Browse Submitted Surnames

This is a list of submitted surnames in which the person who added the name is Marusero.
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Submitted names are contributed by users of this website. The accuracy of these name definitions cannot be guaranteed.
AKASHI Japanese
From Japanese 明 (aka) meaning "bright" and 石 (shi) meaning "stone".
AMANO Japanese
From Japanese 天 (ama) meaning "heaven, sky" and 野 (no) meaning "field, wilderness".
APPELMAN Dutch
Occupational name from Middle Dutch apelmanger "apple seller".
AQUILA Italian
Habitational name from L'Aquila in Abruzzo or from any of various smaller places called Aquila.
BALLERINI Italian
Occupational name or nickname for a dancer, Italian ballerino, an agent derivative of ballare "to dance".
BELKIN Russian
Patronymic from the nickname Belka meaning "squirrel" (a derivative of bely "white", referring to the animal's white stomach).
BETANCES Spanish, American (Hispanic)
Unexplained; probably related to Betanzos, the name of a town near A Coruña in Galicia.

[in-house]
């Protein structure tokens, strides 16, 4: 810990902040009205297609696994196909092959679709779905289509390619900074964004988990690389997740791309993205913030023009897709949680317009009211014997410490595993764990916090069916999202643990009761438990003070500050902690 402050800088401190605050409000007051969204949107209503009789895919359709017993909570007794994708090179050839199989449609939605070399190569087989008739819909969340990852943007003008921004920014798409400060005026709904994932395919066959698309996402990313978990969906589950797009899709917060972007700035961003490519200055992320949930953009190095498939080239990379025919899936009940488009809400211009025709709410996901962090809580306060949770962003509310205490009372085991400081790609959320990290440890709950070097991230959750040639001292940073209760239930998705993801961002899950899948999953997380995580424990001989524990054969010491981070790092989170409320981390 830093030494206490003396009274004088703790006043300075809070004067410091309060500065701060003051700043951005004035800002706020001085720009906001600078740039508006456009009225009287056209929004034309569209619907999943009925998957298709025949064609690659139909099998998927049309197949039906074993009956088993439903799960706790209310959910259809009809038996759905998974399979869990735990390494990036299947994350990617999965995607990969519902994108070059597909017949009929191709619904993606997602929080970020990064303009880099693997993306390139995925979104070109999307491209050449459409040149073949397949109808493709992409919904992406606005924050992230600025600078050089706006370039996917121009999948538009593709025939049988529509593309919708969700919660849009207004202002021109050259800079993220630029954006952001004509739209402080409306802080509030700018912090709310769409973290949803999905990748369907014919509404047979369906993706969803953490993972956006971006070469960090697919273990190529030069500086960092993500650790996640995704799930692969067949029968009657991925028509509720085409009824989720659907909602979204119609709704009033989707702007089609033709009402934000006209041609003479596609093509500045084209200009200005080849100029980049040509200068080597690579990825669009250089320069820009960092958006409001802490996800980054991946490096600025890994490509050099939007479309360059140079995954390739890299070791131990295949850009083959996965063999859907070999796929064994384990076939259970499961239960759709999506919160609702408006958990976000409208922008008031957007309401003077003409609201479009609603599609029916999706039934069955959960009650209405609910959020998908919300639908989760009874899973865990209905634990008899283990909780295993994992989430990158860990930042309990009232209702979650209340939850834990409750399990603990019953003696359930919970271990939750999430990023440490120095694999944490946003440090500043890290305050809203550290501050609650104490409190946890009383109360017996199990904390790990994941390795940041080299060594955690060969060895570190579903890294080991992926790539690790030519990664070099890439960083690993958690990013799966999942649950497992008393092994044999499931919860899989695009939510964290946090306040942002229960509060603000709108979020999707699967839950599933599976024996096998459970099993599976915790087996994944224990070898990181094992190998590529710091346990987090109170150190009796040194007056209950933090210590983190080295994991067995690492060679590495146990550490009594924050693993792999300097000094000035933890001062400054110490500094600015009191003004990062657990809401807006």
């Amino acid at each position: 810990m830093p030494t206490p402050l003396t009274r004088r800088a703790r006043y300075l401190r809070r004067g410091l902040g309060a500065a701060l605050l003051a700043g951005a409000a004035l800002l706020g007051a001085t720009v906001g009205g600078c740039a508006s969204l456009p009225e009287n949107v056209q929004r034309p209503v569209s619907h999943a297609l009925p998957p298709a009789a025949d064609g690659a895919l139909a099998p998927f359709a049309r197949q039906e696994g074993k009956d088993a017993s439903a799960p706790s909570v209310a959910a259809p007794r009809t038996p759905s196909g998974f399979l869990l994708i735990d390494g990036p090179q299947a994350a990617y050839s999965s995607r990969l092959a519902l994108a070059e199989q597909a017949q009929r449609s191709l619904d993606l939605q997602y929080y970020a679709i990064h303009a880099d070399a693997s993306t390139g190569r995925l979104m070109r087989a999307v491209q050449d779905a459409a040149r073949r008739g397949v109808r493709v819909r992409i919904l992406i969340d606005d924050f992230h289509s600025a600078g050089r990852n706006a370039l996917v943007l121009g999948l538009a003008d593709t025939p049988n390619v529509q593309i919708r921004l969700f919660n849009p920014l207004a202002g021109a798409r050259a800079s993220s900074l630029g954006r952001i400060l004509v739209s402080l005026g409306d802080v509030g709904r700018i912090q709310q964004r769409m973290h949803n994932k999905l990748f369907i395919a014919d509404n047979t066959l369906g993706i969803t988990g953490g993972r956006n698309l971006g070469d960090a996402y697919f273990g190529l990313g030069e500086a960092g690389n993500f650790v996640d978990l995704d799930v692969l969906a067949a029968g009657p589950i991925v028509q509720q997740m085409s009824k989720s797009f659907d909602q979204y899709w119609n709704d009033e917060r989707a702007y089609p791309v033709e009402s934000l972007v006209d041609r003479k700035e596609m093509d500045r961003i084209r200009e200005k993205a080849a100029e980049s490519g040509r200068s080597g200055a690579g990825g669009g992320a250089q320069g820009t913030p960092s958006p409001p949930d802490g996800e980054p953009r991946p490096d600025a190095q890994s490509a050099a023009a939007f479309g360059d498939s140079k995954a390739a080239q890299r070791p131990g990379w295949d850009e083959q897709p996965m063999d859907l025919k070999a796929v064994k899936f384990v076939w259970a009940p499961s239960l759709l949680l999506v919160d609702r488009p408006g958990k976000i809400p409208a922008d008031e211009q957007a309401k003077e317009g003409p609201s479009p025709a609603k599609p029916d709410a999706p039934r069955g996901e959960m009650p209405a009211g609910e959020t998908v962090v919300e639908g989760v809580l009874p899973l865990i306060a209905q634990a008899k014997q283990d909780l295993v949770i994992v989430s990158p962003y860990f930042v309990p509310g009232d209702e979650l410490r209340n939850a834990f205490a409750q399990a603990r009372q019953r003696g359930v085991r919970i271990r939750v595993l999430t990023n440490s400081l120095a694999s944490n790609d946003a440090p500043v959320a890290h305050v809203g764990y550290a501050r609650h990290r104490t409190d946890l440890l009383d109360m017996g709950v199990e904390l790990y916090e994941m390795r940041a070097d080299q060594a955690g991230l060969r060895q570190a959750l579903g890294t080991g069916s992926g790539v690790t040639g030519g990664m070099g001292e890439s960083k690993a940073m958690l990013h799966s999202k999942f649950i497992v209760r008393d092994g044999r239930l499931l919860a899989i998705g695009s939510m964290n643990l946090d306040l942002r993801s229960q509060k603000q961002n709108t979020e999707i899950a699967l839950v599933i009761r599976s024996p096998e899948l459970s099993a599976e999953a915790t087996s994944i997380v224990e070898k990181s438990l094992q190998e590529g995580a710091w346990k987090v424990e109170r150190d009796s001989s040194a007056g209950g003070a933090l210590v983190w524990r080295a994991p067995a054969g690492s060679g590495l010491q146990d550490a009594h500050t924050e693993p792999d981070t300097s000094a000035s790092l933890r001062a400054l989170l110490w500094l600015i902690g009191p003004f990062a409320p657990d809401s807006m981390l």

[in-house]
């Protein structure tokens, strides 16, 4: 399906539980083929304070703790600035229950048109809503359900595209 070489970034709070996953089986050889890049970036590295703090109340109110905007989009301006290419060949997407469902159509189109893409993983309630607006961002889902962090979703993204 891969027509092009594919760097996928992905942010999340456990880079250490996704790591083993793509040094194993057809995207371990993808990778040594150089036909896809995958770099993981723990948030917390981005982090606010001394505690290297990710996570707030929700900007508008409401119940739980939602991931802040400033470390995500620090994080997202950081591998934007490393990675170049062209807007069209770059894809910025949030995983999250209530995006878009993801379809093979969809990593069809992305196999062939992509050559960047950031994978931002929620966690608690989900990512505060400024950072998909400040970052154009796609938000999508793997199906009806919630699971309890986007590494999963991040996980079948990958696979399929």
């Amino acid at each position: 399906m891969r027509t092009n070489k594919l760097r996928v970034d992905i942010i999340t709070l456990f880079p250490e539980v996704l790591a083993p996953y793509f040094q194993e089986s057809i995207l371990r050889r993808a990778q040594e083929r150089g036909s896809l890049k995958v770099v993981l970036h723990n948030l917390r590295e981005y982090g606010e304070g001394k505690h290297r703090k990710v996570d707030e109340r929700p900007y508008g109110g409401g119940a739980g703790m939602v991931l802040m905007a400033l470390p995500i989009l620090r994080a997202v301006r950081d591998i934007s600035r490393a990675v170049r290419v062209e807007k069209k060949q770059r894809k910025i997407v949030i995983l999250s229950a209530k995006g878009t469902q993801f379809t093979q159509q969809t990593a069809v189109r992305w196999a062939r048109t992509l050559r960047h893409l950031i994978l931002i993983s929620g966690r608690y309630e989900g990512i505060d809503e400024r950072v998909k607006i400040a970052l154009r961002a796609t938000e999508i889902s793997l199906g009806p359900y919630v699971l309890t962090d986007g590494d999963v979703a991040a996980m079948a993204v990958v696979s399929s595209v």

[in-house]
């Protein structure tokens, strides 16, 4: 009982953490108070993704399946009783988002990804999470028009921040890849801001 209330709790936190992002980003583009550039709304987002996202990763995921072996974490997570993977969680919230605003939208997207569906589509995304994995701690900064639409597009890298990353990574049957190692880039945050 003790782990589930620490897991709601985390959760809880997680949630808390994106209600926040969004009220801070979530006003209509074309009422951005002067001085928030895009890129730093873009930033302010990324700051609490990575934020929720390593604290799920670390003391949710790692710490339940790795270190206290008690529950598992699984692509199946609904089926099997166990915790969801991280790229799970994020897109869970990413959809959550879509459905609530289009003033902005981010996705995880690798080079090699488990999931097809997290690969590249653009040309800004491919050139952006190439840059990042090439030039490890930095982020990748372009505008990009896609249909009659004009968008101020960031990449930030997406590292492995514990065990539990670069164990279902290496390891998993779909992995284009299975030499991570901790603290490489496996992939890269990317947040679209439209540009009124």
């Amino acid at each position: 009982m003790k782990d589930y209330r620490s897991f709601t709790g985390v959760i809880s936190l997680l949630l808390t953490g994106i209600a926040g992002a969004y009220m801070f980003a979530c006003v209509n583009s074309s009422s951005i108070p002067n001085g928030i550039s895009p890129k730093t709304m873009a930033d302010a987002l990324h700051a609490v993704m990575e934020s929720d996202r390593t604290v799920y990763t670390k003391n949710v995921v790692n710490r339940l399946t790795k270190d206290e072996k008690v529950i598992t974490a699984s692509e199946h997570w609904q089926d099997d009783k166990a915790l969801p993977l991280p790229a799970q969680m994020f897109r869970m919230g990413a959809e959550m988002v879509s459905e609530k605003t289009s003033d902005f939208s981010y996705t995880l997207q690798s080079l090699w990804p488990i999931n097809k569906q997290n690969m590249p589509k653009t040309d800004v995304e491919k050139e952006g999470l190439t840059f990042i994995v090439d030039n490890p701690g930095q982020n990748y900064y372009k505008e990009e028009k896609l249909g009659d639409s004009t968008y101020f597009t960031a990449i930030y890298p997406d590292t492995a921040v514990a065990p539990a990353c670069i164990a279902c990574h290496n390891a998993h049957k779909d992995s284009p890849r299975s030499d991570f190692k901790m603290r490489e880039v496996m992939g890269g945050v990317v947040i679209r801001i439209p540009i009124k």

BLADE English
Metonymic occupational name for a cutler, from Middle English blade "cutting edge, sword".
BREED English
Habitational name from any of various minor places, for example Brede in Sussex, named with Old English brǣdu "breadth, broad place" (a derivative of brād "broad").
CANAVAN Irish (Anglicized)
Anglicized form of Gaelic Ó Ceanndubháin "descendant of Ceanndubhán", a byname meaning "little black-headed one", from ceann "head" combined with dubh "black" and the diminutive suffix -án.
CHAI Chinese
From Chinese 柴 (chái) meaning "firewood, brushwood".
CHASE French
Topographic name for someone who lived in or by a house, probably the occupier of the most distinguished house in the village, from a southern derivative of Latin casa "hut, cottage, cabin".
CUNNINGHAM Irish